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*To*: "eXtended Mind, Culture, Activity" <xmca@weber.ucsd.edu>*Subject*: Re: [xmca] a minus times a plus*From*: Jay Lemke <jaylemke@umich.edu>*Date*: Wed, 8 Jul 2009 17:58:14 +0200*Delivered-to*: xmca@weber.ucsd.edu*In-reply-to*: <BLU125-W157E9DF29A90D7EAE825B9A1290@phx.gbl>*List-archive*: <http://dss.ucsd.edu/mailman/private/xmca>*List-help*: <mailto:xmca-request@weber.ucsd.edu?subject=help>*List-id*: "eXtended Mind, Culture, Activity" <xmca.weber.ucsd.edu>*List-post*: <mailto:xmca@weber.ucsd.edu>*List-subscribe*: <http://dss.ucsd.edu/mailman/listinfo/xmca>, <mailto:xmca-request@weber.ucsd.edu?subject=subscribe>*List-unsubscribe*: <http://dss.ucsd.edu/mailman/listinfo/xmca>, <mailto:xmca-request@weber.ucsd.edu?subject=unsubscribe>*References*: <OF8F505A15.EAB579A6-ON862575EC.0049A0FC-862575EC.0049B87B@spps.org> <BLU125-W157E9DF29A90D7EAE825B9A1290@phx.gbl>*Reply-to*: "eXtended Mind, Culture, Activity" <xmca@weber.ucsd.edu>*Sender*: xmca-bounces@weber.ucsd.edu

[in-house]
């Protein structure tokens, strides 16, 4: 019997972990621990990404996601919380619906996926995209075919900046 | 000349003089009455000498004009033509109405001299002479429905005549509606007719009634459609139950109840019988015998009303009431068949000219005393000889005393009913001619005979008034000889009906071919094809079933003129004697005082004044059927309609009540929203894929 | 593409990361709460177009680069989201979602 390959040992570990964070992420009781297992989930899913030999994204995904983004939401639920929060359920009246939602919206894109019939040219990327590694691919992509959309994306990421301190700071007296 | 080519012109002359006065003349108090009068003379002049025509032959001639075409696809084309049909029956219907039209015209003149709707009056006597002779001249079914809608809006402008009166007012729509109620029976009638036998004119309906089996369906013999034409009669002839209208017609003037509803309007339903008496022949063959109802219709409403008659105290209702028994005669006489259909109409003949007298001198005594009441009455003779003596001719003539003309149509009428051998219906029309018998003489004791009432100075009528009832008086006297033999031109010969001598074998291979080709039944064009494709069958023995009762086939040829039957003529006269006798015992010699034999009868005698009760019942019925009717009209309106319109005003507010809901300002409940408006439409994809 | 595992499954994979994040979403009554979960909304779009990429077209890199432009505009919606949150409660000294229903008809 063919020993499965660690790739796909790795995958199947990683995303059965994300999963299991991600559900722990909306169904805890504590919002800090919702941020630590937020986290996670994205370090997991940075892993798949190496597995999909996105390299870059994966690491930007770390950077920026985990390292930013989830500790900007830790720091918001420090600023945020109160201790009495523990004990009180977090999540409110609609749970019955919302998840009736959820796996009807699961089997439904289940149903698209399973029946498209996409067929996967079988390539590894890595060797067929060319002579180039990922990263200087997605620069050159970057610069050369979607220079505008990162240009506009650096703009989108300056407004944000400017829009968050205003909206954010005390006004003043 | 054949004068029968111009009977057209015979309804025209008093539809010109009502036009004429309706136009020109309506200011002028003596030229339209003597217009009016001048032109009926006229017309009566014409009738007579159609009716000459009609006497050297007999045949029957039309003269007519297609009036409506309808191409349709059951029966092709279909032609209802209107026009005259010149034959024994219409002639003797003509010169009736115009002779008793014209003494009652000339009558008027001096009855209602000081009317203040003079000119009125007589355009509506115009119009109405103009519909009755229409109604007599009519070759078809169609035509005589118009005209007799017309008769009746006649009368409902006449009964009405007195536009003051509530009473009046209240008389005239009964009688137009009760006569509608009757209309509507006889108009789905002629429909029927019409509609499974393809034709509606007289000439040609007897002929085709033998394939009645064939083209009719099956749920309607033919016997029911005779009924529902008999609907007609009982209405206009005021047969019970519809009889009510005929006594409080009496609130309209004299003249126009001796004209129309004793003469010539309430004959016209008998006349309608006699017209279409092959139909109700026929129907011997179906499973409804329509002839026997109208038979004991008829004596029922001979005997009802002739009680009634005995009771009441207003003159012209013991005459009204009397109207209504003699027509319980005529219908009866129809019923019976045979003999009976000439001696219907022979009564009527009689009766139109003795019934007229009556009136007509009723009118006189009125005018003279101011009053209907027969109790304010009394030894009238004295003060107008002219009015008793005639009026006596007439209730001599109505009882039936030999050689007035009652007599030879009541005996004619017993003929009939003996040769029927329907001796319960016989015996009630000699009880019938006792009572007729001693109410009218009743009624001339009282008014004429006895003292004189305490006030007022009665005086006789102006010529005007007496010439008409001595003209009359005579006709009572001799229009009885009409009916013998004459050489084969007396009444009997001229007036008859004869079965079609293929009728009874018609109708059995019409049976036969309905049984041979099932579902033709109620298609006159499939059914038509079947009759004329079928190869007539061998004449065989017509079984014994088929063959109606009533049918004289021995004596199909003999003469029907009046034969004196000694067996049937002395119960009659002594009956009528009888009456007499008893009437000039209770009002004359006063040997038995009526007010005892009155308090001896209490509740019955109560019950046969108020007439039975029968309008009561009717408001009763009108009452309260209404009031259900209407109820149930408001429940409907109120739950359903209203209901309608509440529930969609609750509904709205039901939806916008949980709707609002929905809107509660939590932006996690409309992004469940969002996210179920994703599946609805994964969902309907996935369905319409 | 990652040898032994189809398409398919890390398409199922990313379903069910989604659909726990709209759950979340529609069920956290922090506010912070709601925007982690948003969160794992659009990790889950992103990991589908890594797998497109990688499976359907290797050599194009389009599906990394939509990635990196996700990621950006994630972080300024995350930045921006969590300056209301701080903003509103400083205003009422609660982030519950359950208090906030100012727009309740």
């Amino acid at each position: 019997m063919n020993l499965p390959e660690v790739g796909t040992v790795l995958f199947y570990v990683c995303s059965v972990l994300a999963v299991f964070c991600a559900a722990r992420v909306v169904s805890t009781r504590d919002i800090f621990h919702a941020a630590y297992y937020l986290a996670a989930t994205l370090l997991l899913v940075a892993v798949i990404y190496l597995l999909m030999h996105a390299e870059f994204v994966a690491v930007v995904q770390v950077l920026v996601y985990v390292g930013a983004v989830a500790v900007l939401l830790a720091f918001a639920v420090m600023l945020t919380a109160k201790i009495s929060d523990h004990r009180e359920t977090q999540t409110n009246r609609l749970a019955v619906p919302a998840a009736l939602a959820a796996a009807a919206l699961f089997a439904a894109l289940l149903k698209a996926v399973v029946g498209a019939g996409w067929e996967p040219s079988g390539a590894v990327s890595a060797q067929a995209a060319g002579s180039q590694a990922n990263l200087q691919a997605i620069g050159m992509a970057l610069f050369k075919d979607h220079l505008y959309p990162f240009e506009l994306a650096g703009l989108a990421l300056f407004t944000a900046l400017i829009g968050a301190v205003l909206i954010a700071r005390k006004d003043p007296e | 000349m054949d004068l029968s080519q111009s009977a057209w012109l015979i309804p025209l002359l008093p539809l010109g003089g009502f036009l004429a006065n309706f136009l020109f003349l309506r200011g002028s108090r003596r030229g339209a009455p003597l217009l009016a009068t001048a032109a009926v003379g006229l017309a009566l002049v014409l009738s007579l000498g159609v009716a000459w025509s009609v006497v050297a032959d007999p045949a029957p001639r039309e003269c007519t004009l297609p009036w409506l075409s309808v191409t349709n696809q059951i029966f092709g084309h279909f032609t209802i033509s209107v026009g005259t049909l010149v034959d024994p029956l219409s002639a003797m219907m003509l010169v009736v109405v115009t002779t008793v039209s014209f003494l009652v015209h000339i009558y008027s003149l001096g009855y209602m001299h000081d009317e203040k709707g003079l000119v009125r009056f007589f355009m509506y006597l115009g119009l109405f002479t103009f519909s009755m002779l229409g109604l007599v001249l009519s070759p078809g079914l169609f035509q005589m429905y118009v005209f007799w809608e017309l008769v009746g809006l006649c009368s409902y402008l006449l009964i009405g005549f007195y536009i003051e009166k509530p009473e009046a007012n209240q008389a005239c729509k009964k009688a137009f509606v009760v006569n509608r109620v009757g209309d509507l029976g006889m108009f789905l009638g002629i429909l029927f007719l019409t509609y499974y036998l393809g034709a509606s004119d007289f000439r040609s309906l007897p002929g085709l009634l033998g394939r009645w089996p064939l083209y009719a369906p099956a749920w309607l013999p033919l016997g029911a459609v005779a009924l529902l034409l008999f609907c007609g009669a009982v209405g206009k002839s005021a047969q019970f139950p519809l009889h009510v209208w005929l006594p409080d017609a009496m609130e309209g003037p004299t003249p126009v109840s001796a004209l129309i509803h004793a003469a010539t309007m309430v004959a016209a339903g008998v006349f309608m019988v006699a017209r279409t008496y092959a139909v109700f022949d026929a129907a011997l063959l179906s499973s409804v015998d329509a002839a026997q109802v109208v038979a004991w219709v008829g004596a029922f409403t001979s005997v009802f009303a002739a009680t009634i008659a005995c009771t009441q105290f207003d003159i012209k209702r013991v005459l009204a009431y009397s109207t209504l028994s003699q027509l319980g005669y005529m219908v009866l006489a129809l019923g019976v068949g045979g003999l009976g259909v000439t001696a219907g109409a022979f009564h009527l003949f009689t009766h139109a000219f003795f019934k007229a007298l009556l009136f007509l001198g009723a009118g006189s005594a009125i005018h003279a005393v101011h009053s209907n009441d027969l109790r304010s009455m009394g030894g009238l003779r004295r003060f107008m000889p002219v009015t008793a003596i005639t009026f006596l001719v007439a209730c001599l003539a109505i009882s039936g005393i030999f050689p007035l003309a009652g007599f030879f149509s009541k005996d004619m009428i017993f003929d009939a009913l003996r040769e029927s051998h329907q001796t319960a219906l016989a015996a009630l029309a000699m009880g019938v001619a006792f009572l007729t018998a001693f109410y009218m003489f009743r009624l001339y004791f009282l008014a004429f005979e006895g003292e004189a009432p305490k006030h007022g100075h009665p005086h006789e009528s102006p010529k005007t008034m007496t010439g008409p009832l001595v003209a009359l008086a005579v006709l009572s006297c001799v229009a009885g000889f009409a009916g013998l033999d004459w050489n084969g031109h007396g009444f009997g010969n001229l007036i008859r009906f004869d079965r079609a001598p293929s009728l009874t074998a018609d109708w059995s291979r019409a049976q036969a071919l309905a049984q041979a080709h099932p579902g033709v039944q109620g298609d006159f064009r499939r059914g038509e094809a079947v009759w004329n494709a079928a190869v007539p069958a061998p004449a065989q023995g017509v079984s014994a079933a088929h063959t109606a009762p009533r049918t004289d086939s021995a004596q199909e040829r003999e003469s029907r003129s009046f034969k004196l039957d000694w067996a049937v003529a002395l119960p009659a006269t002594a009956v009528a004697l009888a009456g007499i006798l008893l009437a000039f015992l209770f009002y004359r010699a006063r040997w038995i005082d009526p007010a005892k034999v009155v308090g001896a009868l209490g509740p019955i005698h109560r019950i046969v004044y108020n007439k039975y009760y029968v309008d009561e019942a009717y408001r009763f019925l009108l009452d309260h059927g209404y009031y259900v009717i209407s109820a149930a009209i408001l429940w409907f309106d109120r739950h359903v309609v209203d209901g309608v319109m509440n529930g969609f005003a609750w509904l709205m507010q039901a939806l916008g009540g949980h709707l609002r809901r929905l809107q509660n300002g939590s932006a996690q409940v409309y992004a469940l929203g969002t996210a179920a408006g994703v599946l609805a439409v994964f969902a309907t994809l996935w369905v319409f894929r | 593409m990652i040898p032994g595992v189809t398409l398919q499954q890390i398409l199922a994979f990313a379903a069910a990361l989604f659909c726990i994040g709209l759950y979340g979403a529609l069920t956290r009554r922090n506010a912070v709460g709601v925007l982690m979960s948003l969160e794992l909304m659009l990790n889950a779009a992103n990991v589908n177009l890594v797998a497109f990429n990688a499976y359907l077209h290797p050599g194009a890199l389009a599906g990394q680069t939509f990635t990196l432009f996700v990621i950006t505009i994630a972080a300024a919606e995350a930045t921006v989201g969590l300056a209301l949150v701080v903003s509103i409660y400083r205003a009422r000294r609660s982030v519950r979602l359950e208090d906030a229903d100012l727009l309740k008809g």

JAY. Jay Lemke Professor Educational Studies University of Michigan Ann Arbor, MI 48109 www.umich.edu/~jaylemke On Jul 8, 2009, at 5:24 PM, larry smolucha wrote: